The grips are ergonomic and polished, made with tough, long-lasting plastic. It’s a special plastic called Hostaform. It’s not just durable and pleasant to hold, but it’s also dishwasher-safe.
#1: Güde Alpha Series – 6 1/4″ Chai Dao Knife
- Blade length: 16 cm
- Blade thickness: 1.9 mm
- Blade height: 6 cm
- Weight: 221 g
- Blade hardness: 56 HRC
- Cut: on both sides
- Total length: 31.3 cm
- Stainless: yes
As you may have guessed with the name of the knife, this is a Chinese knife design. It’s looks very much like a Western cleaver, but it’s not a meat cleaver that you use to forcefully cut through bone.
Instead, it’s a vegetable cleaver. It’s not designed to be used with brute force. It’s made for precision cutting, when you’re slicing your peppers, ginger, and onions. It’s smaller than a regular Western cleaver as well, measuring only 6.25 inches long. It’s not as wide, and it doesn’t weigh as much as well.
For this, you’ll want to use a pinch grip when holding the knife. You use your thumb and forefinger to really squeeze the handle but your forefinger is actually relaxed. The other three fingers fold the handle.
This is excellent when you want your food ingredients to have the same size after cutting. That way, when you’re stir-frying your peppers and onions, they all cook at the same time.
- Great control
- Offers greater precision compared to Western cleavers
- Very comfy to hold and use
- Tricky to learn to use (if you’re a newbie)
#2: Güde Alpha Series – 8″ Chef’s Knife
- Blade length: 21 cm
- Blade thickness: 4 mm
- Blade height: 4.2 cm
- Weight: 311 g
- Blade hardness: 56 HRC
- Cut: on both sides
- Total length: 34.6 cm
This is a versatile chef’s knife that measures 8 inches long, and if you’re starting a kitchen knife set you may as well start with this one. It’s basically a universal cutting tool that you can use for just about any cutting task in the kitchen.
You can use the long length of the cutting edge to cut large vegetables. Or, you can just use the slender tip to cut your small veggies and onions. But this is also great for cutting your tender meats as well. Use this for dicing your veggies, disjointing some cuts, chopping nuts, and slicing your herbs.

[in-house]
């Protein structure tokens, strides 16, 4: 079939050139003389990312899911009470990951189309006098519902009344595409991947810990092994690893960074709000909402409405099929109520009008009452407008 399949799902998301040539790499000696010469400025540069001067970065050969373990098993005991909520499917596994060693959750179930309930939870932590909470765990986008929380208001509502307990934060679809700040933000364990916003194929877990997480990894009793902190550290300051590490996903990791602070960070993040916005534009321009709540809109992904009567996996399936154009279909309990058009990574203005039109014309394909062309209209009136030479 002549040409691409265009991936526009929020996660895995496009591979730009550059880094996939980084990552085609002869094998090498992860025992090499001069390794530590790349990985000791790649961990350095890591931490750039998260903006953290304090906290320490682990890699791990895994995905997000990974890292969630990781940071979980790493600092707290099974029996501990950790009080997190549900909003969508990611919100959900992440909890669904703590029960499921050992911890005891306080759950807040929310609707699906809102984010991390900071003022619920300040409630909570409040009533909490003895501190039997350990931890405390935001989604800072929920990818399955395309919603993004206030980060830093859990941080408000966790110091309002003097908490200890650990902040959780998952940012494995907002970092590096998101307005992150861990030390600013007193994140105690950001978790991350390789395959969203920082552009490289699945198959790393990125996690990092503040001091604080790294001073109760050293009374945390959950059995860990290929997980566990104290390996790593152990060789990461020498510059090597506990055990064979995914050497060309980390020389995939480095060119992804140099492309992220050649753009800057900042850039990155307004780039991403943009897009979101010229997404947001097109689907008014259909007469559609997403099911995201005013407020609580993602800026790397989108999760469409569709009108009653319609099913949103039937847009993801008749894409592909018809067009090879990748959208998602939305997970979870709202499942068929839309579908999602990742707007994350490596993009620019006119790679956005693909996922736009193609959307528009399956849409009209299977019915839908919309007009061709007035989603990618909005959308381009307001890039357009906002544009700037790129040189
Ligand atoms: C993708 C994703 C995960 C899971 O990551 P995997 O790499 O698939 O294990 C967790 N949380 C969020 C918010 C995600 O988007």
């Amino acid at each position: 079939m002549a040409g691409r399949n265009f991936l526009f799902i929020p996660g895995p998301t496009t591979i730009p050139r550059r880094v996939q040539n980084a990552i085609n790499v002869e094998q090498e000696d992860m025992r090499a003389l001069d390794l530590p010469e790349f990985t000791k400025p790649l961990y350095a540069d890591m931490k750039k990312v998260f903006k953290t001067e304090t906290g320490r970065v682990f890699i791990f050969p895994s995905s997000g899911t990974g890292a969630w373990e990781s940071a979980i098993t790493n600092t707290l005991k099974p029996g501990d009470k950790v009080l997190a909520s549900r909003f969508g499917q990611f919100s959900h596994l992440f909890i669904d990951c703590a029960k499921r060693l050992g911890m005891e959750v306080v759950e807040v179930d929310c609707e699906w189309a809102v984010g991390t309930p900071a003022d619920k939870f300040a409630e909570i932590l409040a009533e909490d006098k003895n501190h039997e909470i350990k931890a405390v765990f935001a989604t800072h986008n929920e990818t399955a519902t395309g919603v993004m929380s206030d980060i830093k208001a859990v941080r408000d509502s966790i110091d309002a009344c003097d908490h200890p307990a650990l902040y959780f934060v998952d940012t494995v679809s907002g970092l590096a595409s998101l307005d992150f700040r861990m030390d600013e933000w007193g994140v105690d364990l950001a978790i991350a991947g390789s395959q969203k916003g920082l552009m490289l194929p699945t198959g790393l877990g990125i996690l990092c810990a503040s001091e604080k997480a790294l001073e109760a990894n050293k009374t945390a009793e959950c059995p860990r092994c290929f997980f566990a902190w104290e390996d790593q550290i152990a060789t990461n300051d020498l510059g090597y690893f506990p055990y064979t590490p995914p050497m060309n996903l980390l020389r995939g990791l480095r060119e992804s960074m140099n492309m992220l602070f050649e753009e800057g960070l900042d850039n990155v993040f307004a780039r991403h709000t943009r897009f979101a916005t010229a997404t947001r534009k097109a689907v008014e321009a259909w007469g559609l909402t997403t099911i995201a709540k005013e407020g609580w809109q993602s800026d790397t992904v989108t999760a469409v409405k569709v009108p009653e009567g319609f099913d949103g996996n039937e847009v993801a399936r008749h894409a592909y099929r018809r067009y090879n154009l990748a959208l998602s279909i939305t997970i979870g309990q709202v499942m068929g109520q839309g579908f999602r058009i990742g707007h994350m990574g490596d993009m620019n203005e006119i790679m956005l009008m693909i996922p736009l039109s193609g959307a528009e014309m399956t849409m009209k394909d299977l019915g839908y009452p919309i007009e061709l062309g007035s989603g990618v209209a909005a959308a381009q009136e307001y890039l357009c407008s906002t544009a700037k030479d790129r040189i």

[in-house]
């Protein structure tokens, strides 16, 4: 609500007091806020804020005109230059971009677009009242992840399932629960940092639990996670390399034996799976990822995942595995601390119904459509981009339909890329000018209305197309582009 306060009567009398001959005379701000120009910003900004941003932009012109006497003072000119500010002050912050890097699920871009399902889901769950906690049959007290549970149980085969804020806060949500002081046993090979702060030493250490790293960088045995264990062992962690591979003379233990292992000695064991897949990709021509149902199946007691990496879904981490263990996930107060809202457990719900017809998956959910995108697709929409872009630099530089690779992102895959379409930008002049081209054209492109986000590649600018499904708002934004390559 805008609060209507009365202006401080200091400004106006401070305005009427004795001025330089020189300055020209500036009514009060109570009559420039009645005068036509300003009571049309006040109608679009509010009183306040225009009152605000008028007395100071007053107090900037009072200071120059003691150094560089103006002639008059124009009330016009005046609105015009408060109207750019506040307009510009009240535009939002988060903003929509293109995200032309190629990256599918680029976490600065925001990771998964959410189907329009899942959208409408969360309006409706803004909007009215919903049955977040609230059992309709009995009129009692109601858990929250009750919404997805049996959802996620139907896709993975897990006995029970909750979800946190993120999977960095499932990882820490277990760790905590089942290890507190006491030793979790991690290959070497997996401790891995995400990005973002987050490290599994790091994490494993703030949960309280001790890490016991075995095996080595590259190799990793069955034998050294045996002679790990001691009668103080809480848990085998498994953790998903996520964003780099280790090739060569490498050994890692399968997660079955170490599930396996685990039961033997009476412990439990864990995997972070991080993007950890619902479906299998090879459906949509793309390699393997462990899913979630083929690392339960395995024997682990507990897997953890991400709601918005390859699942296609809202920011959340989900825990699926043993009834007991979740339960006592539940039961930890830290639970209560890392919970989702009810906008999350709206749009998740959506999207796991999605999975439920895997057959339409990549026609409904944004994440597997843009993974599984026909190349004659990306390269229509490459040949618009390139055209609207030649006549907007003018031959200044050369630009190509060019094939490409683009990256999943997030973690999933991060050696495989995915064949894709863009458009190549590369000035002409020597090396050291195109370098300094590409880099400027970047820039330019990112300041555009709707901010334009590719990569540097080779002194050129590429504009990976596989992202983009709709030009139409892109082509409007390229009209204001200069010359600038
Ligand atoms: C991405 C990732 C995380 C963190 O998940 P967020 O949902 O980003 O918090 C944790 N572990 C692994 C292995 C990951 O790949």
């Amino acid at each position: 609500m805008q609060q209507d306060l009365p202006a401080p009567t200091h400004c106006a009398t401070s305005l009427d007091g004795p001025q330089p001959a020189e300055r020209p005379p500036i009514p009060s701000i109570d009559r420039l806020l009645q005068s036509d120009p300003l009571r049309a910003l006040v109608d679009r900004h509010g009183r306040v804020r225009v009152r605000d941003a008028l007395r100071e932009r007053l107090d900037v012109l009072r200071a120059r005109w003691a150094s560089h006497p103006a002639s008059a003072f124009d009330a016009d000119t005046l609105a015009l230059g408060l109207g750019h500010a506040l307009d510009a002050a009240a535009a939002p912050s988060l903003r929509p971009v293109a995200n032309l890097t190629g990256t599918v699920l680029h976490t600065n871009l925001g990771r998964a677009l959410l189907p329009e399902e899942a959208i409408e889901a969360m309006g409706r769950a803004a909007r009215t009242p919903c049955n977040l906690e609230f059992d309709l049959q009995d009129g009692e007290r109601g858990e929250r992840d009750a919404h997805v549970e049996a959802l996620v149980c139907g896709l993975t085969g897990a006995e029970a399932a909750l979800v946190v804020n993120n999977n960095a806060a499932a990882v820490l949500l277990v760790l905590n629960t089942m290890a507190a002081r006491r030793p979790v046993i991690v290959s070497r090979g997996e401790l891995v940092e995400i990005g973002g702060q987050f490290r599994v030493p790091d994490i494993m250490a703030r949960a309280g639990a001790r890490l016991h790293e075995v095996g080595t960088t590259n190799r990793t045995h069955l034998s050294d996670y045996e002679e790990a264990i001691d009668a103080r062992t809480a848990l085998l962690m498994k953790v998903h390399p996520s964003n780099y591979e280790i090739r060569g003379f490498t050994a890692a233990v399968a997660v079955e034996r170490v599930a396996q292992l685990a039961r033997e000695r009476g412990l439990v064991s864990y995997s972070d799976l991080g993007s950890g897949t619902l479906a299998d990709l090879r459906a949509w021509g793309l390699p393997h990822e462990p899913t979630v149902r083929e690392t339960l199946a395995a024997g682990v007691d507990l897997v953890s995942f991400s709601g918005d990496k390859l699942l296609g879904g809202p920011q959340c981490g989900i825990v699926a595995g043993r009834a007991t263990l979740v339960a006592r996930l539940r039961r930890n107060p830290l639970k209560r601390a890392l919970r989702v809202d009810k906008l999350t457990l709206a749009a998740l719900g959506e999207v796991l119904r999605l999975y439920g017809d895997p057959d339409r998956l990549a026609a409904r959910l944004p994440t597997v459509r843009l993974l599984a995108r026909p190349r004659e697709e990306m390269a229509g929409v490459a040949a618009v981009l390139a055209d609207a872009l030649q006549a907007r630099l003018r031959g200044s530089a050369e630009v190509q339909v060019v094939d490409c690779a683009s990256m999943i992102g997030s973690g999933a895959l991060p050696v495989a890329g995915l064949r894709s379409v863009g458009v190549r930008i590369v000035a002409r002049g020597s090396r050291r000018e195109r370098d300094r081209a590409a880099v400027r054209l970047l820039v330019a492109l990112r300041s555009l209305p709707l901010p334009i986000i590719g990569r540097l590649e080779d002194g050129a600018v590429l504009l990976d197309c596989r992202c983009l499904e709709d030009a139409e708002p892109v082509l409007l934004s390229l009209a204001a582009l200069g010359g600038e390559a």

- Very versatile
- Can cut meat
- Good for chopping nuts
- Slices herbs nicely
- Can disjoint some cuts
- Can dice veggies
- Not for cleaving meat bones
- Not for slicing bread
- Not good for precision cutting tasks
#3: Güde Alpha Series – 6″ Slicing Knife
- Blade length: 16 cm
- Blade thickness: 2.2 mm
- Blade height: 2.4 cm
- Weight: 117 g
- Blade hardness: 56 HRC
- Cut: on both sides
This is a smaller slicing knife, and you can use this over the 8-inch chef’s knife if you want more precision for tasks. It comes with a pointed tip, and it’s very flexible. You use this if you want thinner slices for your veggies, fruits, and roasts.
Don’t use this for cleaving meat. But you can slice and carve thinner cuts when you’re having fish, venison, beef, pork, and chicken.
- Very flexible
- Great for thinner slices
- Offers fantastic control
- Not good for cleaving meat
Sure, you can get any one of these knives and get terrific value for your money. But you should really consider getting all 3 knives—that way, you’re able to get the precise knife you need for any cutting you’ll need to do in the kitchen.
If you really care about the quality of your kitchen knives, then Solingen steel is a solid choice for your kitchen knives. These knives are made to meet the needs of professional chefs, and they’re great if you’re an enthusiastic amateur in the kitchen who’s determined to get the best knives possible.
Sure, they’re expensive. But if you look at your long-term costs, these knives are actually cost-effective. These knives can last you for at least 20 years. That makes the cost per year almost a bargain!